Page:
MIT researchers develop AI to calculate material stress using images

MIT researchers develop AI to calculate material stress using images
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Researchers from MIT have developed an AI tool for determining the stress a material is under through analysing images.

The pesky laws of physics have been used by engineers for centuries to work out – using complex equations – the stresses the materials they’re working with are being put under. It’s a time-consuming but vital task to prevent structural failures which could be costly at best or cause loss of life at worst.

“Many generations of mathematicians and engineers have written down these equations and then figured out how to solve them on computers,” says Markus Buehler, the McAfee Professor of Engineering, director of the Laboratory for Atomistic and Molecular Mechanics, and one of the paper’s co-authors.

“But it’s still a tough problem. It’s very expensive — it can take days, weeks, or even months to run some simulations. So, we thought: Let’s teach an AI to do this problem for you.”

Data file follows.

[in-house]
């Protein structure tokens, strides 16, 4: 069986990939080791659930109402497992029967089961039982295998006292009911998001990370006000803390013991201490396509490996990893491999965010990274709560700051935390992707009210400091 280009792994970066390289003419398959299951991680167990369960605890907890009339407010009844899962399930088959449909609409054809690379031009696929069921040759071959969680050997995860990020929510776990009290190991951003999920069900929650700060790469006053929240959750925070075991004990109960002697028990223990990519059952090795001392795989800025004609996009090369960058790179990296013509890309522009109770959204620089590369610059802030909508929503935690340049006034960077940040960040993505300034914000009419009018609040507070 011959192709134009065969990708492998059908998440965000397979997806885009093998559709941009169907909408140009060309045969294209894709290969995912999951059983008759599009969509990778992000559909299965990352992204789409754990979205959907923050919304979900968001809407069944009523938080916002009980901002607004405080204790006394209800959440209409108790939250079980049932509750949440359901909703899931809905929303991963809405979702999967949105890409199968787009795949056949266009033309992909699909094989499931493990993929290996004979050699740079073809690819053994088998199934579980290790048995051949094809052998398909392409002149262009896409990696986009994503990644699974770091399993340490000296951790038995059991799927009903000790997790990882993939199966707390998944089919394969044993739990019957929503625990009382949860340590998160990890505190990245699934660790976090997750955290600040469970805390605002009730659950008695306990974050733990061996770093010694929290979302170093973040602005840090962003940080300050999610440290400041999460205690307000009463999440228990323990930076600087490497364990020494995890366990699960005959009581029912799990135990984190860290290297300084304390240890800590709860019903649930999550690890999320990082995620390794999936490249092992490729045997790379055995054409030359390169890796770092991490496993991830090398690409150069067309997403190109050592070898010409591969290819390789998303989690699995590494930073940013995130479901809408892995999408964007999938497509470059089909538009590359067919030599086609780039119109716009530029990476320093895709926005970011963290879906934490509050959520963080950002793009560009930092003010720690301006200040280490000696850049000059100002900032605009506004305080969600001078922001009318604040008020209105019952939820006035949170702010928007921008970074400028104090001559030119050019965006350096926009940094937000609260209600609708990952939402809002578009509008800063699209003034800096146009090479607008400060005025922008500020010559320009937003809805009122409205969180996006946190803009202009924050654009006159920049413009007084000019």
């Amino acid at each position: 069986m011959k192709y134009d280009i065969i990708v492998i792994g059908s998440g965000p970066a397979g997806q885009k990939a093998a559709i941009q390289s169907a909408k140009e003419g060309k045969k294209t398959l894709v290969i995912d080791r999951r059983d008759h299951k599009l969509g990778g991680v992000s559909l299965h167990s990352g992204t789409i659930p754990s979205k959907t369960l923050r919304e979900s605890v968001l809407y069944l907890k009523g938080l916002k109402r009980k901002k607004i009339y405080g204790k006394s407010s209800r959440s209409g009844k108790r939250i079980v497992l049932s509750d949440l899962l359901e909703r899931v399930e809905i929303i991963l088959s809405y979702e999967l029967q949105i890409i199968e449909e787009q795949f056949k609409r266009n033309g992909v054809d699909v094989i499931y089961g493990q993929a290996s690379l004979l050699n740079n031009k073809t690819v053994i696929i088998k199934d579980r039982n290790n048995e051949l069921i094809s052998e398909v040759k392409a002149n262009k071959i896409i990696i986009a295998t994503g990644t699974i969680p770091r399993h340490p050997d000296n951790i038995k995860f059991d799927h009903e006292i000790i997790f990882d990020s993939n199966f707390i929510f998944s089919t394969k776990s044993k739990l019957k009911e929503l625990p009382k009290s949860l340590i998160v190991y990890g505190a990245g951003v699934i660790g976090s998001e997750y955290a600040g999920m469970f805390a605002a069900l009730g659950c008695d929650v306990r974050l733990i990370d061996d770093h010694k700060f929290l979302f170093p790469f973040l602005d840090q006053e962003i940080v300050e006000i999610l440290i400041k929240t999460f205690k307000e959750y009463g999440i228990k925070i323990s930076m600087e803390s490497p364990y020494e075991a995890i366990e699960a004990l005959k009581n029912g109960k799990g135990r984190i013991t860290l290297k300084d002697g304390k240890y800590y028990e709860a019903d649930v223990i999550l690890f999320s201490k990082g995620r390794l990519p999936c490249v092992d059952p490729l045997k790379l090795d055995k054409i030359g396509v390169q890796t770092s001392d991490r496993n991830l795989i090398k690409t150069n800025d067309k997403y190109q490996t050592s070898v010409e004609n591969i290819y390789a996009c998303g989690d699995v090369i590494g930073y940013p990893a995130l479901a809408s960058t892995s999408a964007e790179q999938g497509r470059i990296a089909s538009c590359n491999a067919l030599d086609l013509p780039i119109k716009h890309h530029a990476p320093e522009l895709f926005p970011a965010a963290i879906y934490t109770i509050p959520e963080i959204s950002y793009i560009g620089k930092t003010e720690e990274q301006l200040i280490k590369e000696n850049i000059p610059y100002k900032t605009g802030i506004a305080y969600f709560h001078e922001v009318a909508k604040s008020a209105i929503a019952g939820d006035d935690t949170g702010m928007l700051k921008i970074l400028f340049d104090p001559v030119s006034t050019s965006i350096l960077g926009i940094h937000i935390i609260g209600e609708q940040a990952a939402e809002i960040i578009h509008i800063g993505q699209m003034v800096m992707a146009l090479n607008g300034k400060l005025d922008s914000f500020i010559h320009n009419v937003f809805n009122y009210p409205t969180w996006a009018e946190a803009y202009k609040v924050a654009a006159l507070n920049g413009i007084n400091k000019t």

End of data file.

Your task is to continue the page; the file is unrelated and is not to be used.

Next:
By employing computer vision, the AI tool developed by MIT’s researchers can generate estimates of material stresses in real-time.

A Generative Adversarial Network (GAN) was used for the breakthrough. The network was trained using thousands of paired images—one showing the material’s internal microstructure when subjected to mechanical forces, and the other labelled with colour-coded stress and strain values.

Using game theory, the GAN is able to determine the relationships between the material’s appearance and the stresses it’s being put under.

“From a picture, the computer is able to predict all those forces: the deformations, the stresses, and so forth,” Buehler adds.

Even more impressively, the AI can recreate issues like cracks developing in a material that can have a major impact on how it reacts to forces.

Once trained, the neural network can run on consumer-grade computer processors. This makes the AI accessible in the field and enables inspections to be carried out with just a photo.

You can find a full copy of the paper here.

(Photo by CHUTTERSNAP on Unsplash)

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